Medical Research Council (MRC)/ MND Association Lady Edith Wolfson Senior Clinical Research fellow, Dr Martin Turner writes about recent developments in his BioMox study.
My first ever blog. I decided to share developments in ‘BioMOx’ – the Oxford Study for Biomarkers in MND, which has been funded through the MND Association’s pioneering Lady Edith Wolfson Fellowship scheme (in conjunction with the Medical Research Council).
Between 2009 and 2013, over 70 people living with MND (and some healthy people of similar age for comparison), took part in a new type of patient-based study. Men and women of all ages (from 28 to 86), some with primary lateral sclerosis (PLS) as well as a range of the more common amyotrophic lateral sclerosis (ALS) types, all gave up their time to attend for a day or two of tests in Oxford.
They underwent advanced MRI scanning of the brain, which provided detailed maps of structural changes not normally visible on standard hospital MRI scans, as well as information about how different networks of brain cells talk to each other. We also looked at how their eyes followed targets around on a screen using an infrared eye-tracking camera. They also provided a blood sample, and the majority of them even allowed me to take a sample of spinal fluid. Crucially the patients agreed to try to come back and have it all done again every six months. This type of natural history study had been lacking, yet is essential to tailoring future MND treatments to individual variation.
The scans and samples were studied for markers that might be used to speed up diagnosis, classify different types of MND and assess responses in future drug trials – a global quest for what are called biomarkers. And several candidate biomarkers have emerged. We have an MRI marker of loss of structural integrity of key motor system pathways (including the bridge between the two halves of the brain), and a chemical correlate of damage that we can measure in a blood test. The challenge now is to apply these findings to those who have the earliest symptoms of MND, perhaps in the process of undergoing tests requested by their neurologist.
Many patients know only too well that it currently takes several months, sometimes years, to make a firm diagnosis of MND. This is because there is no positive test for MND, only tests to rule other conditions. We envisage that perhaps a 20-minute advanced MRI scan of the brain, plus a blood test and simple eye-tracking measurements might form the basis of a panel of new tests that not only help to diagnose MND more quickly, but also provide a unique signature for an individual against which to test new treatments and decide sooner if they are working or not.
Working with colleagues in the USA
Another exciting aspect of BioMOx is that we are working in partnership with the University of Miami USA, where Dr Michael Benatar runs a ground-breaking project called ‘pre-FALS’. This project is studying the close relatives of rare patients with hereditary forms of MND (5-10% of total MND cases), to see if it possible to detect very early changes. Dr Benatar has gathered participants from all over the USA.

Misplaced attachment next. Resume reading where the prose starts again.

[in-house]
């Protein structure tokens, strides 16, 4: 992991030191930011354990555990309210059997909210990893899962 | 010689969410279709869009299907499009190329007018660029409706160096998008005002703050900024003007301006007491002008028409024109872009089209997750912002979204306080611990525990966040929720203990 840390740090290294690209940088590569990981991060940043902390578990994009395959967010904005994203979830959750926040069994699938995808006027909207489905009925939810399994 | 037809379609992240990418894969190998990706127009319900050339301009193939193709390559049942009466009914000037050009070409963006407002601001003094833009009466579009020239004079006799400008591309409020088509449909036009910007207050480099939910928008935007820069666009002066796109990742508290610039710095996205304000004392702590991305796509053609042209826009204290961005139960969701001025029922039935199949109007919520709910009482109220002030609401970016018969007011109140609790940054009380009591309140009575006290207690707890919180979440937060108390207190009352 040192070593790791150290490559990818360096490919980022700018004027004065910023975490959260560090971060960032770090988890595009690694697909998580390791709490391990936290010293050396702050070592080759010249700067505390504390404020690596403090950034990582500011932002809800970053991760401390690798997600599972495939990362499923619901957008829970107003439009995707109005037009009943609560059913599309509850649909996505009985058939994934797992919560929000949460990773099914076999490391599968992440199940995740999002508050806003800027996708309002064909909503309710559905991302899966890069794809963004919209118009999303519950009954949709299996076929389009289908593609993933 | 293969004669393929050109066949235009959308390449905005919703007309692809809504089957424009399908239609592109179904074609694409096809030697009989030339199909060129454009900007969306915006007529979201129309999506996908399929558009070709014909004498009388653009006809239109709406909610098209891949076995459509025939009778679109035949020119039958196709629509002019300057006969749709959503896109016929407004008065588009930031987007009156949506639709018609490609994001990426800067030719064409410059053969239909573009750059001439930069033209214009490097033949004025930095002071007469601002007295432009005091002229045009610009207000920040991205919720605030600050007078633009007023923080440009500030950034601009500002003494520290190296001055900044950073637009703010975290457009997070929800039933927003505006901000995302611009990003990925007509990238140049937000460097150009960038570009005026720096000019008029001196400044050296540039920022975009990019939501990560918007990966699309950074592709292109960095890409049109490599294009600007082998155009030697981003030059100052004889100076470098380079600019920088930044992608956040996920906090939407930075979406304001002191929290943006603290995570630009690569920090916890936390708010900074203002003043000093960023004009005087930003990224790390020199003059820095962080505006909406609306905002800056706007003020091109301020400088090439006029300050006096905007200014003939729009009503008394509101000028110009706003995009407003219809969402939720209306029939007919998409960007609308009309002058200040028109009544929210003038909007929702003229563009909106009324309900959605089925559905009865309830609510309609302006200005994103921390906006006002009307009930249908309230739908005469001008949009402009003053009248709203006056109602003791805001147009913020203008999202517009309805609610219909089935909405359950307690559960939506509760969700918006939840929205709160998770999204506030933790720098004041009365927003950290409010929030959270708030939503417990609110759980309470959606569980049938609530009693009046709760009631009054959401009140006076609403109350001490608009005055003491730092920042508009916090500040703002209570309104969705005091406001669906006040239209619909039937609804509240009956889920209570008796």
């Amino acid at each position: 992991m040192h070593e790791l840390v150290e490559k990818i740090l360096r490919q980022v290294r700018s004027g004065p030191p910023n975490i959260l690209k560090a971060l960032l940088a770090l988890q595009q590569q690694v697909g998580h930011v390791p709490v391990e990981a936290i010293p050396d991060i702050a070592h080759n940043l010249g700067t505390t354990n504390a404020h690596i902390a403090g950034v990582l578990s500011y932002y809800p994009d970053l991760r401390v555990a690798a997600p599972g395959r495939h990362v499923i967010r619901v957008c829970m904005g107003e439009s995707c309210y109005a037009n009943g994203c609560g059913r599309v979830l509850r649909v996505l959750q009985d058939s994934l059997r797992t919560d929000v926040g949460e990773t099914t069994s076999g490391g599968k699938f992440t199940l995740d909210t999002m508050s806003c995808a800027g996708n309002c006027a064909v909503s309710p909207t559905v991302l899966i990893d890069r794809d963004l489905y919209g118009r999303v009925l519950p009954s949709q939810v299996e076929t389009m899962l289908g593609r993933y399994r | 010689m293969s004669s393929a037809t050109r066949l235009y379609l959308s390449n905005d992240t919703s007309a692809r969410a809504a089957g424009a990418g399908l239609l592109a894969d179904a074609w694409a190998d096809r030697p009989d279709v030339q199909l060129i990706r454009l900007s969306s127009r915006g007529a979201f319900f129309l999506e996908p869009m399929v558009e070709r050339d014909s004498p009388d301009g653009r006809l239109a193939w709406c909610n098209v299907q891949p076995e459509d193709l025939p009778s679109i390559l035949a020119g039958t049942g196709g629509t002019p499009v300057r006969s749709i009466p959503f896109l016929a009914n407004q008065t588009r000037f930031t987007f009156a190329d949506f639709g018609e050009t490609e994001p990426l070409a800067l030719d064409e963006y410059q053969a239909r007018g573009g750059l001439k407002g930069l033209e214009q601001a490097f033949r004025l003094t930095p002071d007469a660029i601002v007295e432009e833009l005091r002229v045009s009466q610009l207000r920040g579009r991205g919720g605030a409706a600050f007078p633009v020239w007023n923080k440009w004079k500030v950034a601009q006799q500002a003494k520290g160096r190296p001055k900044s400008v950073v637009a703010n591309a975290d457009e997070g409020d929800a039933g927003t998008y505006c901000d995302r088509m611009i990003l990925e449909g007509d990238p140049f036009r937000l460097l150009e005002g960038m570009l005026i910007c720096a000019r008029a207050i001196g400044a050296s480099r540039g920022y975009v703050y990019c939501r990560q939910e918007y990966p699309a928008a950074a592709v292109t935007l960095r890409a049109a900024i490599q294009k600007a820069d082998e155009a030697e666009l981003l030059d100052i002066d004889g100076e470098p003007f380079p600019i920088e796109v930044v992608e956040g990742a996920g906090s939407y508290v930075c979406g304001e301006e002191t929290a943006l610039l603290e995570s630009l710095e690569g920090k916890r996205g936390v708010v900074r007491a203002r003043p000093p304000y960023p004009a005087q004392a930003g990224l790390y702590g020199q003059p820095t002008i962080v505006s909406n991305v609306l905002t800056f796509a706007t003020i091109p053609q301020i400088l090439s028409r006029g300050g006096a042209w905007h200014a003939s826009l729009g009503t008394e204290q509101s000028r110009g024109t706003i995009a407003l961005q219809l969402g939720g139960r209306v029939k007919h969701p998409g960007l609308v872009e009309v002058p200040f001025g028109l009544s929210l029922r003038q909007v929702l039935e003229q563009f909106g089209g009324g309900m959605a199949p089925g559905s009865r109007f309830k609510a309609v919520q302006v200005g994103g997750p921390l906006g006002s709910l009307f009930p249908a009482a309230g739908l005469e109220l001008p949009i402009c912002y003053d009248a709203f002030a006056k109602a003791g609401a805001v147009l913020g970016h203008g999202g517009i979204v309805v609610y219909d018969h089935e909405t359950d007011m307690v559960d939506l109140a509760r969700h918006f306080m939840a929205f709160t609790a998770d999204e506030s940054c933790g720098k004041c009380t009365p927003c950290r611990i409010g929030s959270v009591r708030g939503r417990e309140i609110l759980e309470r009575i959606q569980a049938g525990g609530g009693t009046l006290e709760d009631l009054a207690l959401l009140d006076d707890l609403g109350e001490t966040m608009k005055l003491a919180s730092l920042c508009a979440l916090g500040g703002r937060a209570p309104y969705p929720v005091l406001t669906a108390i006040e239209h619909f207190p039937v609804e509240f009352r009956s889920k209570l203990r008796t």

Every year they undergo muscle and blood tests, as well as some advanced MRI scans. We have started to fly some of them over to the UK for 5 days, to undergo parallel, additional studies in the UK. There are also efforts underway to establish a registry for UK relatives of those with inherited MND, so that we can start to study people closer to home. Find out more here.
Powerful brain scans
Our tests are going to involve an extremely powerful MRI scanner, one of only two such machines in the UK, which we hope will provide unrivalled detail of the structure and function of the brain and spinal cord. The magnetic field strength is extremely high (7 Tesla, which is 4 times as strong as typical hospital MRI scanners), and it requires a half-metre thick copper-shielded room to prevent the magnetic field reaching into neighbouring counties (yes, counties), as well as its own electrical sub-station to stop the lights dimming across Oxford every time we scan someone.
We are also using a very sensitive tool called magnetoencephalography (MEG) to measure brain waves at more than 300 points on the scalp surface to see how the motor system operates differently in those at risk of, as well as those living with MND. Exciting times indeed. The pace of scientific change in MND has never been greater, and so too the hope of a major breakthrough in treatment terms. Biomarkers will be an essential part of capitalising on the giant leaps being made by my scientist colleagues in laboratories around the globe as well as in Oxford, who are studying nerve cells in dishes, and genetic material in test tubes.
As our results help to move the prospect of new treatments for MND closer, I also see BioMOx as a demonstration of the power and unique value of patient-based research. There is no better model of this incredibly complex disease than the human, but it is only the courage and altruism of people living with MND, and their healthy volunteer friends, that can drive us towards the ultimate goal of improved therapy.